...more
Leif
May 13, 2013 rated it really liked it
Putting practice into action, Hollander teaches in verse and across forms. It's not always effective and becomes grating at times, to be honest, but as a reading experience it also has its moments of cleverness and joy. Describing the Malay pantum, precursor to the French pantoum, for instance, Hollander gives us a little gem which, he slyly introduces, "might be entitled 'Catamaran':
Pantuns in the original Malay
Are quatrains of two thoughts, but of one mind.
Athwart my two pontoons I sail away,
...more
Mark Nenadov
Jan 05, 2013 rated it it was amazing
Shelves: poetry, writing
This is a really unique little book. The author uses verse to teach about various forms of verse. So, instead of writing paragraphs upon paragraphs of explanation about accentual-syllabic verse, quatrains, iambic pentameter, etc, he tends to demonstrate it. He writes about verse in verse.

For example:

"Haiku, with seven
Syllables in between two
Shorter lines of five,"

Another example:

"Cinquains
Have lines of four
Syllable, six, and eight
Ending, as starting, with a line
Of two,"

And another example:

"A
...more
Raymond Barfield
Jul 10, 2015 rated it it was amazing
This is one clever way to introduce poetic rhythm and form.
James
Apr 08, 2019 rated it really liked it
Shelves: poetry-poetics
Clever little book with lots to like. I particular loved J.D. McClatchy's forward in the fourth edition, chock full of wisdom: "Writing poetry requires a predisposition--a temperament that can define joys and sorrows, that wants to set things in order, that wants to make loss into abundance."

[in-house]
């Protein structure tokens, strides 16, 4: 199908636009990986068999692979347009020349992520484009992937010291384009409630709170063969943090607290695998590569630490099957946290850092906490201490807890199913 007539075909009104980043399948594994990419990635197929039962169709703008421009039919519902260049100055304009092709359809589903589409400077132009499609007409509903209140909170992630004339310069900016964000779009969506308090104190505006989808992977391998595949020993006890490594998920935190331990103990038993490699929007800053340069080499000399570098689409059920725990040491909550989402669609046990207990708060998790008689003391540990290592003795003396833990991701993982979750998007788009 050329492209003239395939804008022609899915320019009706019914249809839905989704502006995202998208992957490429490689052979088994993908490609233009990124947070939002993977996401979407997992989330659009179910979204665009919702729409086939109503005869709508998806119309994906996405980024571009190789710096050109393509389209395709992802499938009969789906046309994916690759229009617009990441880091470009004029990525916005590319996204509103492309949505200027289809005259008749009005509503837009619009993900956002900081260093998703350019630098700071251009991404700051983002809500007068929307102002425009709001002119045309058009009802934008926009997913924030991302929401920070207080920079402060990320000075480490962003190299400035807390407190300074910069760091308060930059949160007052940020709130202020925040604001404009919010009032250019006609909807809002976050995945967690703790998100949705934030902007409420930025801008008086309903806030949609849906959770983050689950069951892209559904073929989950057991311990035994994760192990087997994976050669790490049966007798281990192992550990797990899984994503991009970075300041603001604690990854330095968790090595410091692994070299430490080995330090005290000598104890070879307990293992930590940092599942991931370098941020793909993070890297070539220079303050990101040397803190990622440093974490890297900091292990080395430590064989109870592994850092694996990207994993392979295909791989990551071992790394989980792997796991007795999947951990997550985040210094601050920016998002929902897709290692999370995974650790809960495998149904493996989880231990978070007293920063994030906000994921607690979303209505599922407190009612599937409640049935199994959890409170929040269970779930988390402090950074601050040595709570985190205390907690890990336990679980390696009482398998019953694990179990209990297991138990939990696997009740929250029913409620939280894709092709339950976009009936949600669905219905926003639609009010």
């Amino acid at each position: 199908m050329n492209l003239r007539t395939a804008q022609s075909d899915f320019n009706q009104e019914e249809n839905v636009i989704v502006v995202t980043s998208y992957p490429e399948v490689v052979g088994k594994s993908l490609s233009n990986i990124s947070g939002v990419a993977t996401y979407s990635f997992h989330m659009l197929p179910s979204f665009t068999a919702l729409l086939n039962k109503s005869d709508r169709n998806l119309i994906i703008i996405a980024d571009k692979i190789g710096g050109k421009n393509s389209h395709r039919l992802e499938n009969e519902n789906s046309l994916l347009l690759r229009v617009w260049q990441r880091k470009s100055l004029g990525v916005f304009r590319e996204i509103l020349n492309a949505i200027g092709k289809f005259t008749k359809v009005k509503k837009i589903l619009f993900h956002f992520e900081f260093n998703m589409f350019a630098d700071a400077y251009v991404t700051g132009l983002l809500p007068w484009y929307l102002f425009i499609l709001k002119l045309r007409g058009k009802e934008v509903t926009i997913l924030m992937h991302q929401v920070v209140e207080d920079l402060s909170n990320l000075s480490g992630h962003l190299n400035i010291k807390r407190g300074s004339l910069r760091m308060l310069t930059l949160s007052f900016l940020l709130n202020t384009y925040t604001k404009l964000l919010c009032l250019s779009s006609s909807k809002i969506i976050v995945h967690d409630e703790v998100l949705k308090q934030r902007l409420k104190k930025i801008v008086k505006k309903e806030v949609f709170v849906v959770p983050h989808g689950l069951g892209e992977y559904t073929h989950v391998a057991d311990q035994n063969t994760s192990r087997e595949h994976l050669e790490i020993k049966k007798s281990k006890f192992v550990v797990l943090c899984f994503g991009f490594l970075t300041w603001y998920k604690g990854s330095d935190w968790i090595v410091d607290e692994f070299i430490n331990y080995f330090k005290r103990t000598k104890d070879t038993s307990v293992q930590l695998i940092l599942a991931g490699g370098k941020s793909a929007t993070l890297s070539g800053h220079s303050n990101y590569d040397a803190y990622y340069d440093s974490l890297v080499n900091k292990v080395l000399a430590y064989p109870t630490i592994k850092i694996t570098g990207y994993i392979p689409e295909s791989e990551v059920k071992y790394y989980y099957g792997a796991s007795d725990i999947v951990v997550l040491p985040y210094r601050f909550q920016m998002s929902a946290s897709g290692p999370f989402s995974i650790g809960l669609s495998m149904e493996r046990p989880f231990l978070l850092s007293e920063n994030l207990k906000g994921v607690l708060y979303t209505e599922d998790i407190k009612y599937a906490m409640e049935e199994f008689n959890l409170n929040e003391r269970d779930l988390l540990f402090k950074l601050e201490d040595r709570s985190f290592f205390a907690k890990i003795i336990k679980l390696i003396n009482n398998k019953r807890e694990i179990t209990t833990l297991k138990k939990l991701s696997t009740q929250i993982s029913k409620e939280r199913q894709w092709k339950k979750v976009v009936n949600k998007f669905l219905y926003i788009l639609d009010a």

Sort of unfair to judge Hollander's book by McClatchy's writing, though I think they share the same spirit. The book was valuable to me for clearly defining the distinction between verse and poetry, between
...more
Matthew Koslowski
Oct 19, 2019 rated it it was ok
Shelves: 2019, craft
I found the main part of this book difficult to follow because of its lack of text features. The discussions of different metrical patterns flowed into each other, signaled only by an italicized word to indicate the transition. I'm so used to books with headings and spacing between sections that I was several transitions in before I noticed the pattern.

The section called "Patterns in Practice" at the back of the book was the most helpful. There, laid out with headings and spacing, were examples
...more
Lindsey Grundyson
Apr 05, 2018 rated it really liked it
An excellent guide to poetic forms for someone not new to poetry. Hollander uses the poetic forms to describe them in the first part, a tactic both entertaining and demanding. Part two includes poetry on poetry. Part three is perhaps the most helpful as it gives examples of poetry for the forms discussed in part one. All in all, very helpful for someone looking to get more familiar with poetic forms!